What just happened? Intel says its more powerful Arc Alchemist A700 cards are arriving very soon, though we still don't know precisely when that will be. With the launch seemingly just around the corner, Chipzilla has now published specifications of the entire A-series lineup.
We already know about Intel's entry-level A380—read Steve Walton's review of the underwhelming desktop graphics card here—so most of the interest will be on the higher-end A770 and A750.
For the A770 flagship, Intel has confirmed that it will use the full-fat ACM-G10 GPU that packs 32 Xe cores, has a clock speed of 2,100 MHz, a total board power of 225W, comes with 8GB or 16GB of GDDR6, and a maximum memory bandwidth of 560 GB/s. Intel recently said that AIB partner cards would offer both memory sizes, while its Limited Edition (reference design) will only be available as a 16GB model.
Next in the A-series hierarchy is the A750. The card uses a cut-down version of the ACM-G10 GPU featuring 28 Xe cores, a 2,050 MHz clock speed, 8GB of GDDR6, and 512 Gbps of total bandwidth. As with the A770, the TBP is rated at 225W.
Intel has been positioning the Arc 7 A770 as a card that can outperform the RTX 3060 in 1080p ray tracing benchmarks, suggesting its performance will be closer to the RTX 3060 Ti, leaving the A750 as more of a rival for the non-Ti RTX 3060.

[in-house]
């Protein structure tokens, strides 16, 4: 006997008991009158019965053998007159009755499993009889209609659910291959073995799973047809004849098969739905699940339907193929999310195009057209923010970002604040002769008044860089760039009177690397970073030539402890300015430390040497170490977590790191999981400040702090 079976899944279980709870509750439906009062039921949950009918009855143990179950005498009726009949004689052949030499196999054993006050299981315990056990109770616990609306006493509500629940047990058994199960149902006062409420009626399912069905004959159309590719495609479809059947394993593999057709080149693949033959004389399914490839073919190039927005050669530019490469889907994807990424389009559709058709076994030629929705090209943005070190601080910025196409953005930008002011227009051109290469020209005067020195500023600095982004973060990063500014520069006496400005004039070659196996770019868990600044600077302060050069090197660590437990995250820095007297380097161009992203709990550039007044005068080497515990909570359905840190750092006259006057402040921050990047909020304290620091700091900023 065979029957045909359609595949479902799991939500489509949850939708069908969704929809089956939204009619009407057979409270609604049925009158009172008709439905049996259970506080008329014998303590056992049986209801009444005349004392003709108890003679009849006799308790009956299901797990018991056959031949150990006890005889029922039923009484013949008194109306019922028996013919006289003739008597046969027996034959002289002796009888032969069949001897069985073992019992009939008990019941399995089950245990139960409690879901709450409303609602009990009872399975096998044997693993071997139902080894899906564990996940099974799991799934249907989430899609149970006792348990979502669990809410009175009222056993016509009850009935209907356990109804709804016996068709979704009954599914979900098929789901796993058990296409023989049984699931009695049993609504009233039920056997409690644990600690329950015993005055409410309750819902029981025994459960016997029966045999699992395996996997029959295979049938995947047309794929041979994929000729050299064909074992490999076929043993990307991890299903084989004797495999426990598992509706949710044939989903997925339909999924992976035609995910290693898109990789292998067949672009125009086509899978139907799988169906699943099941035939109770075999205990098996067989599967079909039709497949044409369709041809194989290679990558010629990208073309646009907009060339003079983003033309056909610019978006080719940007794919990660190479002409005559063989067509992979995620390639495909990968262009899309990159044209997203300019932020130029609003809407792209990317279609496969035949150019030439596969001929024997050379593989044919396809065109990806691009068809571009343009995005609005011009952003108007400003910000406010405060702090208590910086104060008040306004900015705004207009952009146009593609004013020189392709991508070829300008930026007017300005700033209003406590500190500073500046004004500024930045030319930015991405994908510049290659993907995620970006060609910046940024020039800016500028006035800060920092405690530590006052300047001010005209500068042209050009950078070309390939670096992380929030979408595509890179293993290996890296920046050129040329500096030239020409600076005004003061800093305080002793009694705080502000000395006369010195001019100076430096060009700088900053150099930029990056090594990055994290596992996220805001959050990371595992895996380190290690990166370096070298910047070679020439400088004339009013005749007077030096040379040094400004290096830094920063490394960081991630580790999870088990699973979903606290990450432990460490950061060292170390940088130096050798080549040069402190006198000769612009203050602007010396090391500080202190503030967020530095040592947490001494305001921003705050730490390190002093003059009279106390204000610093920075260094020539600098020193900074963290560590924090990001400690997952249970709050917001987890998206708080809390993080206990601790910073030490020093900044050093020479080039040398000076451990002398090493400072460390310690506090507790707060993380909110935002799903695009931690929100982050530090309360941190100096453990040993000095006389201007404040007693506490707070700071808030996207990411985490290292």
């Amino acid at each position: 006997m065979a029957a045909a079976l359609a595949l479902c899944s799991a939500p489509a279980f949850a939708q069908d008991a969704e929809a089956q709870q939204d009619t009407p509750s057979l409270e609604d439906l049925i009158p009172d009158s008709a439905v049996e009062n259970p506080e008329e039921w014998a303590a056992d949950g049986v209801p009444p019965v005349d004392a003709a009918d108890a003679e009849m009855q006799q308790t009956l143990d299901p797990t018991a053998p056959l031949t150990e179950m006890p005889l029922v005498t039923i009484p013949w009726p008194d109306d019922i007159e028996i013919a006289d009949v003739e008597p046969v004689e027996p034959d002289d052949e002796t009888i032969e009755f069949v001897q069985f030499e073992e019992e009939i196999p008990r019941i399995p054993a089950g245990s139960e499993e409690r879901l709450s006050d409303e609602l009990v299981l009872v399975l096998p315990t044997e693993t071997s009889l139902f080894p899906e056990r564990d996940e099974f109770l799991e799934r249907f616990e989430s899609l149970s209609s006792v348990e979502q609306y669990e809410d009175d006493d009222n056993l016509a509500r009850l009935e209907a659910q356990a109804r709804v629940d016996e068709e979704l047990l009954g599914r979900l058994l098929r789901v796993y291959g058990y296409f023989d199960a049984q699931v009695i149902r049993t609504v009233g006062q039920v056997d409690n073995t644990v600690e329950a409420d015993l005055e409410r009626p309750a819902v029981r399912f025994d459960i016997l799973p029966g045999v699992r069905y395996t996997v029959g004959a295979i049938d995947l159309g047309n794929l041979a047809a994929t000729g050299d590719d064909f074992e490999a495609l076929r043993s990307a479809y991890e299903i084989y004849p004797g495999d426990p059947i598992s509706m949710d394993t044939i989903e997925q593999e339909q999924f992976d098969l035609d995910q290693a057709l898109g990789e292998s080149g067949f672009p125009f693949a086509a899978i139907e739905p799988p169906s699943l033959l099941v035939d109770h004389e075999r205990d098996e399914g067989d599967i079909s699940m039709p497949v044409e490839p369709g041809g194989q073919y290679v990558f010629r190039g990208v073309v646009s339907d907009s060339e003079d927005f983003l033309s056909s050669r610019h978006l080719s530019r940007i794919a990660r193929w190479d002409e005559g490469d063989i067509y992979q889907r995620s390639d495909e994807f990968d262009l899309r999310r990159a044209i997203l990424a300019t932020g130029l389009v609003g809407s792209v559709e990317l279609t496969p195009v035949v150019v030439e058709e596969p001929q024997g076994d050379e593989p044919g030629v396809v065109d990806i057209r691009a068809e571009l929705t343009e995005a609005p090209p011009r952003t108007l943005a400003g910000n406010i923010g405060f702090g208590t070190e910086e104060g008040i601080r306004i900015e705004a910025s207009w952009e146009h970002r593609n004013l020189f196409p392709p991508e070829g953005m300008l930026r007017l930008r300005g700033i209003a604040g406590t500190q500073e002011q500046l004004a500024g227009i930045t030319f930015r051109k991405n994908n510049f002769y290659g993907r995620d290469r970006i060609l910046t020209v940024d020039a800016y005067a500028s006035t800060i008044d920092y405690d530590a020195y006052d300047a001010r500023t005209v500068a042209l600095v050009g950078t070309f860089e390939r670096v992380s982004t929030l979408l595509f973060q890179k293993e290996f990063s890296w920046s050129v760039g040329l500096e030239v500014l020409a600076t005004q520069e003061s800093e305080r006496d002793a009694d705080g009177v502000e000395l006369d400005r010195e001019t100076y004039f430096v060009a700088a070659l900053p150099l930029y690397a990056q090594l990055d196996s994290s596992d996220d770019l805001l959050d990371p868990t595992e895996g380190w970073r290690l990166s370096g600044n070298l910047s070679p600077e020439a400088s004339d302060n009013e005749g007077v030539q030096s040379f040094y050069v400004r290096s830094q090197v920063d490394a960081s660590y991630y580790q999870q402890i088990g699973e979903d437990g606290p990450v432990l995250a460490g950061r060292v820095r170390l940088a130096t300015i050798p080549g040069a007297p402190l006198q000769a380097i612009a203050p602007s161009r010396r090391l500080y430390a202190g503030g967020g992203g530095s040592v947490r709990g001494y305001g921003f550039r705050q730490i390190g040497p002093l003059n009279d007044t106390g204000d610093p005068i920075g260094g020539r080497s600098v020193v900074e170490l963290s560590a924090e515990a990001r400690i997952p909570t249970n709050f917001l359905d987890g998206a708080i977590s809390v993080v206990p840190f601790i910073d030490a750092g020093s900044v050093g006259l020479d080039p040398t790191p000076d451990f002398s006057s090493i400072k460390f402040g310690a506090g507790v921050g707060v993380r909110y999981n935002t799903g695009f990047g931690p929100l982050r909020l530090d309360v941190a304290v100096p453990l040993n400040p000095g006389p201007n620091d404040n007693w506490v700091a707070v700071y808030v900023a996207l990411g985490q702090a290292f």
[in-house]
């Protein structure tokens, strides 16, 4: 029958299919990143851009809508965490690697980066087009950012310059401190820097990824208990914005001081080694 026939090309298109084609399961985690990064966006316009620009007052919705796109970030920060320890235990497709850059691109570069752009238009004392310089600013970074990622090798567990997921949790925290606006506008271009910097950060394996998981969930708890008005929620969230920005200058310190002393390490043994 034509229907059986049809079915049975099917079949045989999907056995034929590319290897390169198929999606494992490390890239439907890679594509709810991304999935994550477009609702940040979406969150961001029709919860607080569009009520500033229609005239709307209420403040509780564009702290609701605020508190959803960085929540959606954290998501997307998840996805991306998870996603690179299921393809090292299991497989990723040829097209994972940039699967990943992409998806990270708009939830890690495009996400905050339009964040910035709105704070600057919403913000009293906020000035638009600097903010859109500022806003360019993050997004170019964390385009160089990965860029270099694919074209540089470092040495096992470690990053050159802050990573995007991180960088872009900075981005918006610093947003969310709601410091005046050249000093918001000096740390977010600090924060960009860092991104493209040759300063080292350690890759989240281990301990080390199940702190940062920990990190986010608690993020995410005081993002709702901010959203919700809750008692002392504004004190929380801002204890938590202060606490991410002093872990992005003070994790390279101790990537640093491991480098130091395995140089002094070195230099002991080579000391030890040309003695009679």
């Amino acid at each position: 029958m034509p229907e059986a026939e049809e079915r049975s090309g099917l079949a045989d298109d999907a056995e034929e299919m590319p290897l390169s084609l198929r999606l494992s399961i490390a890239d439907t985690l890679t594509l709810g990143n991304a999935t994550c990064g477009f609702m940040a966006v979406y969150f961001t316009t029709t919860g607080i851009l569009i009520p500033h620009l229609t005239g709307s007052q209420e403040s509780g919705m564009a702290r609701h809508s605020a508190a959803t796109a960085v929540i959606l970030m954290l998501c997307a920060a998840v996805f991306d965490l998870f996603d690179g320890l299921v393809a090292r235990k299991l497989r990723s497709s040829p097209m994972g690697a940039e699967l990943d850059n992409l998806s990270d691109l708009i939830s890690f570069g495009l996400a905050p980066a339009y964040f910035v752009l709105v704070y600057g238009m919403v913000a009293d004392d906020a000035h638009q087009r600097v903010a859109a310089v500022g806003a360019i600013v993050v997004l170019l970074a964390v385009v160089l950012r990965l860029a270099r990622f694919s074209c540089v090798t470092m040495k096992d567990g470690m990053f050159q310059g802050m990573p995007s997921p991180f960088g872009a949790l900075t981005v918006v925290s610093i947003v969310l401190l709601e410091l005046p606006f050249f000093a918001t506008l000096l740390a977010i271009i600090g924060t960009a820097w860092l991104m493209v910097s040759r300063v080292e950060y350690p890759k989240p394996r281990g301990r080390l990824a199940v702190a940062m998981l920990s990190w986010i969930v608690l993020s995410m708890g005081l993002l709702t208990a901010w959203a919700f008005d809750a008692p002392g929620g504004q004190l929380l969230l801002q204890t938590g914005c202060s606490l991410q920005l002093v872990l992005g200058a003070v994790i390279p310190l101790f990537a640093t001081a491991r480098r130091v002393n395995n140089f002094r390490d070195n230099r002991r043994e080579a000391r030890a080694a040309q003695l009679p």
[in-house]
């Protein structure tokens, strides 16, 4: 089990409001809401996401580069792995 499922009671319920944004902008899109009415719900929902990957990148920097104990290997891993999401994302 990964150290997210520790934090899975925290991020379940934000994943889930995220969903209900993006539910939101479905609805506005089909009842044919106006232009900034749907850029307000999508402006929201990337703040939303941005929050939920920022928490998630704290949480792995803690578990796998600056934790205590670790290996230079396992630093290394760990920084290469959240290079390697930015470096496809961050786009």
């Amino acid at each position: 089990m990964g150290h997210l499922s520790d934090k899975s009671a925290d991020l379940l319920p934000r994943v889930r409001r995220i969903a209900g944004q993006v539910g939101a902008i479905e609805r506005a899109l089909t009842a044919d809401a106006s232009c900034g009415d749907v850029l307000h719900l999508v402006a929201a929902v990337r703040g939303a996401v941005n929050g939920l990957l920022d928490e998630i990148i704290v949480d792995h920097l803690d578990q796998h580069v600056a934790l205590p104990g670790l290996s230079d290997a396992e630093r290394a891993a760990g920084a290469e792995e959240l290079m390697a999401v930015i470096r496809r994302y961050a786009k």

Next up is the A580, which has 24 Xe, a 1,700 MHz clock speed, 8GB of GDDR6 memory, and up to 512GB/s bandwidth. This presumably cheaper option will sit between the A380 and A750.
Intel said it would launch its own branded cards on "day 1" in key countries. The important element it still hasn't revealed is how much they cost. You can currently find an Arc A380 for about $140. As for the A-series, the cheapest RTX 3060 on Newegg is $349, while the lowest priced RTX 3060 Ti is $449, so Intel could be looking to price the A750 and A770 lower than their Nvidia competitors. We should find out for sure any day now.